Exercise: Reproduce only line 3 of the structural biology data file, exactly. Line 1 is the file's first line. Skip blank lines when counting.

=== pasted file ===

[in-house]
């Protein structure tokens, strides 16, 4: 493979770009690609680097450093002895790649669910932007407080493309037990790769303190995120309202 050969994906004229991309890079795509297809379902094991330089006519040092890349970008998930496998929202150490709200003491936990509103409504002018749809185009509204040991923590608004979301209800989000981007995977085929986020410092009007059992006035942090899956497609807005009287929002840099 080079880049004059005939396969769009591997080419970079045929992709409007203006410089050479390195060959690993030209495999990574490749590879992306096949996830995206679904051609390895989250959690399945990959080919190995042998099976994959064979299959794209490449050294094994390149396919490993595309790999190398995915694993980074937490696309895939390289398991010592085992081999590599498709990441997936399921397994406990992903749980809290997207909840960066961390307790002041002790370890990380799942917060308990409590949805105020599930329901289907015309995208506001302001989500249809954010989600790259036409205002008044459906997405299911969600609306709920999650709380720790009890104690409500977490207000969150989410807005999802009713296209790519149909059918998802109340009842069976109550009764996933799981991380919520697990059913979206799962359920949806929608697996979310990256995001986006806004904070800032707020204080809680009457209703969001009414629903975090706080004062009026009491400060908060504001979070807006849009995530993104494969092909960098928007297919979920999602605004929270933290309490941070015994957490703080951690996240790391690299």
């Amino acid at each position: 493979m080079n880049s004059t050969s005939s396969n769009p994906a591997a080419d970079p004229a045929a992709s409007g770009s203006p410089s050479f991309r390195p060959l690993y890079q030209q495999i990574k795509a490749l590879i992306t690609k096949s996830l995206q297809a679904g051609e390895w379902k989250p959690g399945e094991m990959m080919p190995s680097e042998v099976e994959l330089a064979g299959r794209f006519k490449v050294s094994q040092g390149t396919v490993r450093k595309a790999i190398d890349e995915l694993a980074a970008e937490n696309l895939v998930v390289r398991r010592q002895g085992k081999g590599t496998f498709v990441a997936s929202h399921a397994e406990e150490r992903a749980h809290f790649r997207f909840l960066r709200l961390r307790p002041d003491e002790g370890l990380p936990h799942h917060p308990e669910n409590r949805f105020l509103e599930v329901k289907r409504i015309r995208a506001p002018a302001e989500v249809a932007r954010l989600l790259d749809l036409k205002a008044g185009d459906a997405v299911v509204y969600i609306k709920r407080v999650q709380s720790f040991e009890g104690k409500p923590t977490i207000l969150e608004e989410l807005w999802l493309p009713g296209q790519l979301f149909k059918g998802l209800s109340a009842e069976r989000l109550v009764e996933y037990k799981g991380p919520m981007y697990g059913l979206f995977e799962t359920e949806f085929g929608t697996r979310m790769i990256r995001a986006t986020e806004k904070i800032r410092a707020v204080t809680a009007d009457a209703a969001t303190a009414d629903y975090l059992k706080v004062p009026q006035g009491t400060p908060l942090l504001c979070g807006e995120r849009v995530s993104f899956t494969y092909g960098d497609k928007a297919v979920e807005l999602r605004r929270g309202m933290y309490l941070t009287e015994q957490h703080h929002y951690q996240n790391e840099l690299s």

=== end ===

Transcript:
């Amino acid at each position: 493979m080079n880049s004059t050969s005939s396969n769009p994906a591997a080419d970079p004229a045929a992709s409007g770009s203006p410089s050479f991309r390195p060959l690993y890079q030209q495999i990574k795509a490749l590879i992306t690609k096949s996830l995206q297809a679904g051609e390895w379902k989250p959690g399945e094991m990959m080919p190995s680097e042998v099976e994959l330089a064979g299959r794209f006519k490449v050294s094994q040092g390149t396919v490993r450093k595309a790999i190398d890349e995915l694993a980074a970008e937490n696309l895939v998930v390289r398991r010592q002895g085992k081999g590599t496998f498709v990441a997936s929202h399921a397994e406990e150490r992903a749980h809290f790649r997207f909840l960066r709200l961390r307790p002041d003491e002790g370890l990380p936990h799942h917060p308990e669910n409590r949805f105020l509103e599930v329901k289907r409504i015309r995208a506001p002018a302001e989500v249809a932007r954010l989600l790259d749809l036409k205002a008044g185009d459906a997405v299911v509204y969600i609306k709920r407080v999650q709380s720790f040991e009890g104690k409500p923590t977490i207000l969150e608004e989410l807005w999802l493309p009713g296209q790519l979301f149909k059918g998802l209800s109340a009842e069976r989000l109550v009764e996933y037990k799981g991380p919520m981007y697990g059913l979206f995977e799962t359920e949806f085929g929608t697996r979310m790769i990256r995001a986006t986020e806004k904070i800032r410092a707020v204080t809680a009007d009457a209703a969001t303190a009414d629903y975090l059992k706080v004062p009026q006035g009491t400060p908060l942090l504001c979070g807006e995120r849009v995530s993104f899956t494969y092909g960098d497609k928007a297919v979920e807005l999602r605004r929270g309202m933290y309490l941070t009287e015994q957490h703080h929002y951690q996240n790391e840099l690299s």